The Purpose of AP Classes: What I Learned Junior Year

A reflection on Junior year.


Emily Sherman, Editor

Rye students are known for filling their schedules with AP (Advanced Placement) classes.  For some, it begins sophomore year, where AP World History and AP European History become accessible.  For others, it begins Junior year, when a large range of AP classes unveil.

Why are AP classes so popular among Rye students?  Firstly, they are challenging classes that can showcase a student’s strength in a particular subject area.  Furthermore, they can sometimes translate to college credit (emphasis on sometimes- not all colleges accept AP credits, and you usually need a score of 4 or above on the AP exam).

Rye is a community of overachievers.  We would rather attain the A than catch up on a few hours of sleep.  Therefore, it’s not a surprise that many Rye students find themselves juggling a myriad of AP classes.  As my Junior year is wrapping up, I’ve noticed that many students find themselves overwhelmed because they are unable to find passion in what they are learning about.  AP classes are a lot of work.  You should not be taking an AP class because it is labeled as one; you should be taking it because you are passionate about the subject area.

Of course, you might not like history and still excel in an AP history class.  The difference arises between you and a student who is genuinely in love with the subject of history and all it has to offer.  The other student will find the class much more enjoyable, making studying interesting rather than tedious.

Before my Junior year began, I knew that juggling AP classes was going to be difficult.  It was, and I often had a lot of homework and studying to do.  But I do not regret this decision because the AP classes I took were ones that I was genuinely interested in.  For example, I couldn’t imagine not liking chemistry and studying titration curves for an upcoming test.  Learning becomes significantly more enjoyable and interesting when you are passionate about the related subject.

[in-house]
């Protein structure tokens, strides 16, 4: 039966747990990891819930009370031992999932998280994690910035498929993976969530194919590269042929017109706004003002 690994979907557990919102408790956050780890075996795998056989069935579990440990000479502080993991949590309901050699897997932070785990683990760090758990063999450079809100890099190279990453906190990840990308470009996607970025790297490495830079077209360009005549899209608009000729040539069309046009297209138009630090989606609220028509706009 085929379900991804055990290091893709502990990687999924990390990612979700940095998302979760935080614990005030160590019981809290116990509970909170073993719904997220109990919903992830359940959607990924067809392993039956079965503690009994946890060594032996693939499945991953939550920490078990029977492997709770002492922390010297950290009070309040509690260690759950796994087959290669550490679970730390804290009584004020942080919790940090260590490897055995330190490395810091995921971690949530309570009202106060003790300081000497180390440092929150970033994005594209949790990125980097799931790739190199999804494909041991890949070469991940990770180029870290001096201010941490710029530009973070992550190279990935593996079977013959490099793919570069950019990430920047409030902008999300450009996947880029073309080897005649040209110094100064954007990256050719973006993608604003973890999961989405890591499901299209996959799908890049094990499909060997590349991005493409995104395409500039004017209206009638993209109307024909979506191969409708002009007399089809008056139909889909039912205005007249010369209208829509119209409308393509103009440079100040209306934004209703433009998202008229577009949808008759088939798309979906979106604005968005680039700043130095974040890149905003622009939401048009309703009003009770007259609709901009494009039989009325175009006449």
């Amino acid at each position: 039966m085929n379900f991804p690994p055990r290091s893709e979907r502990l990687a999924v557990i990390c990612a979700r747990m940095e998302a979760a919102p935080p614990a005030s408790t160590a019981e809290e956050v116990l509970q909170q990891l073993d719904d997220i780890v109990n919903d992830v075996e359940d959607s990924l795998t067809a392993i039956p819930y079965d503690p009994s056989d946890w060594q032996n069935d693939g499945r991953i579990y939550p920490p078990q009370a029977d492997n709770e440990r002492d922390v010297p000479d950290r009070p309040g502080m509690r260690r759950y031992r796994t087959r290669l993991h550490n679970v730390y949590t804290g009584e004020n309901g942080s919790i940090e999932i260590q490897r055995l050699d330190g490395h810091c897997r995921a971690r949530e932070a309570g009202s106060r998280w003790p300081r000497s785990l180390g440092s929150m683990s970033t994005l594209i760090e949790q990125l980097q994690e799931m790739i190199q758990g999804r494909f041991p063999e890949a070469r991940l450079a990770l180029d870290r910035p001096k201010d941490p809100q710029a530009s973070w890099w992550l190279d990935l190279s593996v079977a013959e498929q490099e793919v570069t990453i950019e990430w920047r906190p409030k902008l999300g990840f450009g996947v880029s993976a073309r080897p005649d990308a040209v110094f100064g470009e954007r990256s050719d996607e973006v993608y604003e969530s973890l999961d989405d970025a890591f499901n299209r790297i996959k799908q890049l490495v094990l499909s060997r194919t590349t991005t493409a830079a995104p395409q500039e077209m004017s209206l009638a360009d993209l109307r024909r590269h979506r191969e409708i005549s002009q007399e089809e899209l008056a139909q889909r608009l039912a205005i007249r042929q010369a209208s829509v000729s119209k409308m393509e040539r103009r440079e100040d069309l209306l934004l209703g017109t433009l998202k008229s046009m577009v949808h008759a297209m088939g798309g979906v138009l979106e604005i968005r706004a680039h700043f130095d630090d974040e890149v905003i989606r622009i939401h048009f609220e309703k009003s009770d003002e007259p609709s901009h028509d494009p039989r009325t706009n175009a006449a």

While many enter Junior year with a slew of AP classes on their plate, it’s important to prioritize.  This is also the year of standardized testing, and while it is tedious, it does have to be completed.  I discovered how much better it is to be sitting in a class once you find genuine interest and passion in the subject.  I think that many students, caught up in the midst of grades and numbers, lose sight of what the purpose of learning is.  Learning is not meant to be tedious.  Learning is meant to inspire minds to inquire and ask questions and identify problems and discuss solutions.

It’s inevitable that there are certain course requirements at Rye, so I’m not saying that one has ultimate flexibility in their schedule.  However, when it comes to AP classes, there is flexibility- since you don’t have to take all of them (although I’m sure some students forget this).  Junior year was difficult, but it was also a year that fostered a great sense of community.  Whether it’s sending the homework assignment in a class group chat, or studying in a group for an upcoming test (late night study sessions in Dr. Zung’s room before the Chem AP), everyone is willing to help others.  The sense of community that Junior year entails helps unite a class.  All incoming Juniors: Good luck, you’ll do great!